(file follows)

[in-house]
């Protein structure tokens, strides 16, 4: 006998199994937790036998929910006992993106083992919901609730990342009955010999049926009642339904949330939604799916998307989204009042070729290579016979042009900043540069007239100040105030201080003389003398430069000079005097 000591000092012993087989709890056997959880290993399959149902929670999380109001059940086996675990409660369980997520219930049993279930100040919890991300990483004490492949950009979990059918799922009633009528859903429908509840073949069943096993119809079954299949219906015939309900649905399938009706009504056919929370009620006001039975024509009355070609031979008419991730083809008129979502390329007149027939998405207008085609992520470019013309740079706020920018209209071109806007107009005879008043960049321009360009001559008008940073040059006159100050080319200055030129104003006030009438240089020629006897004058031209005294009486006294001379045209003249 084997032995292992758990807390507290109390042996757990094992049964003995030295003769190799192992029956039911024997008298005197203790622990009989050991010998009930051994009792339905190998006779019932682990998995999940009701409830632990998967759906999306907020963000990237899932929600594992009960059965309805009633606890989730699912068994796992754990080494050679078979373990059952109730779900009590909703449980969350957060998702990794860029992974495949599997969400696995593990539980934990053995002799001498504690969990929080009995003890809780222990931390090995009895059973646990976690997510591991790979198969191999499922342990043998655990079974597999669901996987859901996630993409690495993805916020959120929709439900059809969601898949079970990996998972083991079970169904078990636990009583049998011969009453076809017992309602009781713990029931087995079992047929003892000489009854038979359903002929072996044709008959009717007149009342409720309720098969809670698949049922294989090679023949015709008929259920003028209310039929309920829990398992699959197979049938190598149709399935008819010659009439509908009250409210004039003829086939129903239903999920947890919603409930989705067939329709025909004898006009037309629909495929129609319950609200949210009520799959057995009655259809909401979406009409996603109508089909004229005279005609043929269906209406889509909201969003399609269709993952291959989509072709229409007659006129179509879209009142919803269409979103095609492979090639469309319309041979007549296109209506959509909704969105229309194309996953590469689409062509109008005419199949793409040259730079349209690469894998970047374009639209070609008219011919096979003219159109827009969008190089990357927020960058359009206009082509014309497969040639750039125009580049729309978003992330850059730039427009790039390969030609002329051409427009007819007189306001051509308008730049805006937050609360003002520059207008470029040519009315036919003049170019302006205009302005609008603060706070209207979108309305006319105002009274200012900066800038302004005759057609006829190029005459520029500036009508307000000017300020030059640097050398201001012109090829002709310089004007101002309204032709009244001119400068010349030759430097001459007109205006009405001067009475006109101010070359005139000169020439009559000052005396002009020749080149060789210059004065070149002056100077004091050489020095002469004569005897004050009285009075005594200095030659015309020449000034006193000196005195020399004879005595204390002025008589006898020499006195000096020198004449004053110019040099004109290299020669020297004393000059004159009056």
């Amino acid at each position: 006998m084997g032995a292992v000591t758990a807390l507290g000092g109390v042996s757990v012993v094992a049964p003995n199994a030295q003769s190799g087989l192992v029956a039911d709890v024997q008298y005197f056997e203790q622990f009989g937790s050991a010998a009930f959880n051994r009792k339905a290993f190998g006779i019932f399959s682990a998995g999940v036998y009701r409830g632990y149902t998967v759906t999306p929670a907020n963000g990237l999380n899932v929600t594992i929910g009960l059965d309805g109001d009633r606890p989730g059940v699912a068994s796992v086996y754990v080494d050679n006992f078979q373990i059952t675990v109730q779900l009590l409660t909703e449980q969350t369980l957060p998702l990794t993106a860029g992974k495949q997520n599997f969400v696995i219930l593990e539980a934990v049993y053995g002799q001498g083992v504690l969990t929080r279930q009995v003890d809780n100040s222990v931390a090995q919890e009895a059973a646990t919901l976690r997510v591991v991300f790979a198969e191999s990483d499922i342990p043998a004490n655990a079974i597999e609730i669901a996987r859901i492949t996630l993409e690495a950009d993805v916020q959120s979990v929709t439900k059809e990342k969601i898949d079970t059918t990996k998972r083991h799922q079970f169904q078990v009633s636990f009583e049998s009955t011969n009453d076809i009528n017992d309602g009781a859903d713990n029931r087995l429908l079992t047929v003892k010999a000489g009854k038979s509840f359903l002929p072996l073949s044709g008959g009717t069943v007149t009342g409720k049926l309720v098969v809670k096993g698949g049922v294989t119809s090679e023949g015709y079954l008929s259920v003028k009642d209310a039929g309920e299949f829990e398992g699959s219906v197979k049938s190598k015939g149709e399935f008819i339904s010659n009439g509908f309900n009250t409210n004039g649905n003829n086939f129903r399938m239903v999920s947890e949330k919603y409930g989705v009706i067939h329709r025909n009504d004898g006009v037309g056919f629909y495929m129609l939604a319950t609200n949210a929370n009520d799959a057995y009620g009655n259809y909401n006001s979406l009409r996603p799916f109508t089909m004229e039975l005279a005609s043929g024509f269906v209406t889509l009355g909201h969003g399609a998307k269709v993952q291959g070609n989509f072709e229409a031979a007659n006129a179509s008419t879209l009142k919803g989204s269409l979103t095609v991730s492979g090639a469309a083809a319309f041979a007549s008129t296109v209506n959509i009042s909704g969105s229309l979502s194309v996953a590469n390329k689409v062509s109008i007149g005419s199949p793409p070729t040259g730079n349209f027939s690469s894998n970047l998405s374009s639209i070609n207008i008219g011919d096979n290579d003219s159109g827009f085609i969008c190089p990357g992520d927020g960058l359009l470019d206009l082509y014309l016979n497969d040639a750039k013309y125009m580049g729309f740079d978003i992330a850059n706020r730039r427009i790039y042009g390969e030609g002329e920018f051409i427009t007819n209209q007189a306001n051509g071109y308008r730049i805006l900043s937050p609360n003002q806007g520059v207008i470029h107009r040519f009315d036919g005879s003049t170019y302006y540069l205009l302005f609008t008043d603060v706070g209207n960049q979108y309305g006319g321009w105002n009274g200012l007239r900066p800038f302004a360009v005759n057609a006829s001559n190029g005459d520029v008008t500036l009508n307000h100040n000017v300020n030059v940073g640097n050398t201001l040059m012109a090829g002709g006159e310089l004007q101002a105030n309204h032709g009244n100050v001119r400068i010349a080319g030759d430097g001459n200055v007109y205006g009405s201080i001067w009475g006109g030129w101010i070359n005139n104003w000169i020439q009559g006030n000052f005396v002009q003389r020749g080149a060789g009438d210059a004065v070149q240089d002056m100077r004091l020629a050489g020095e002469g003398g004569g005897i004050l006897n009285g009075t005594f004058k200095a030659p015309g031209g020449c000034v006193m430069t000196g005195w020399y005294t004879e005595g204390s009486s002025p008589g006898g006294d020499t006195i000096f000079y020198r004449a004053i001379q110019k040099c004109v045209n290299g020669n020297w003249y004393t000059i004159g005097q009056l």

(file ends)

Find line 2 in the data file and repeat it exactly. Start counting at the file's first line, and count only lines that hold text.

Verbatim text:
């Protein structure tokens, strides 16, 4: 006998199994937790036998929910006992993106083992919901609730990342009955010999049926009642339904949330939604799916998307989204009042070729290579016979042009900043540069007239100040105030201080003389003398430069000079005097 000591000092012993087989709890056997959880290993399959149902929670999380109001059940086996675990409660369980997520219930049993279930100040919890991300990483004490492949950009979990059918799922009633009528859903429908509840073949069943096993119809079954299949219906015939309900649905399938009706009504056919929370009620006001039975024509009355070609031979008419991730083809008129979502390329007149027939998405207008085609992520470019013309740079706020920018209209071109806007107009005879008043960049321009360009001559008008940073040059006159100050080319200055030129104003006030009438240089020629006897004058031209005294009486006294001379045209003249 084997032995292992758990807390507290109390042996757990094992049964003995030295003769190799192992029956039911024997008298005197203790622990009989050991010998009930051994009792339905190998006779019932682990998995999940009701409830632990998967759906999306907020963000990237899932929600594992009960059965309805009633606890989730699912068994796992754990080494050679078979373990059952109730779900009590909703449980969350957060998702990794860029992974495949599997969400696995593990539980934990053995002799001498504690969990929080009995003890809780222990931390090995009895059973646990976690997510591991790979198969191999499922342990043998655990079974597999669901996987859901996630993409690495993805916020959120929709439900059809969601898949079970990996998972083991079970169904078990636990009583049998011969009453076809017992309602009781713990029931087995079992047929003892000489009854038979359903002929072996044709008959009717007149009342409720309720098969809670698949049922294989090679023949015709008929259920003028209310039929309920829990398992699959197979049938190598149709399935008819010659009439509908009250409210004039003829086939129903239903999920947890919603409930989705067939329709025909004898006009037309629909495929129609319950609200949210009520799959057995009655259809909401979406009409996603109508089909004229005279005609043929269906209406889509909201969003399609269709993952291959989509072709229409007659006129179509879209009142919803269409979103095609492979090639469309319309041979007549296109209506959509909704969105229309194309996953590469689409062509109008005419199949793409040259730079349209690469894998970047374009639209070609008219011919096979003219159109827009969008190089990357927020960058359009206009082509014309497969040639750039125009580049729309978003992330850059730039427009790039390969030609002329051409427009007819007189306001051509308008730049805006937050609360003002520059207008470029040519009315036919003049170019302006205009302005609008603060706070209207979108309305006319105002009274200012900066800038302004005759057609006829190029005459520029500036009508307000000017300020030059640097050398201001012109090829002709310089004007101002309204032709009244001119400068010349030759430097001459007109205006009405001067009475006109101010070359005139000169020439009559000052005396002009020749080149060789210059004065070149002056100077004091050489020095002469004569005897004050009285009075005594200095030659015309020449000034006193000196005195020399004879005595204390002025008589006898020499006195000096020198004449004053110019040099004109290299020669020297004393000059004159009056």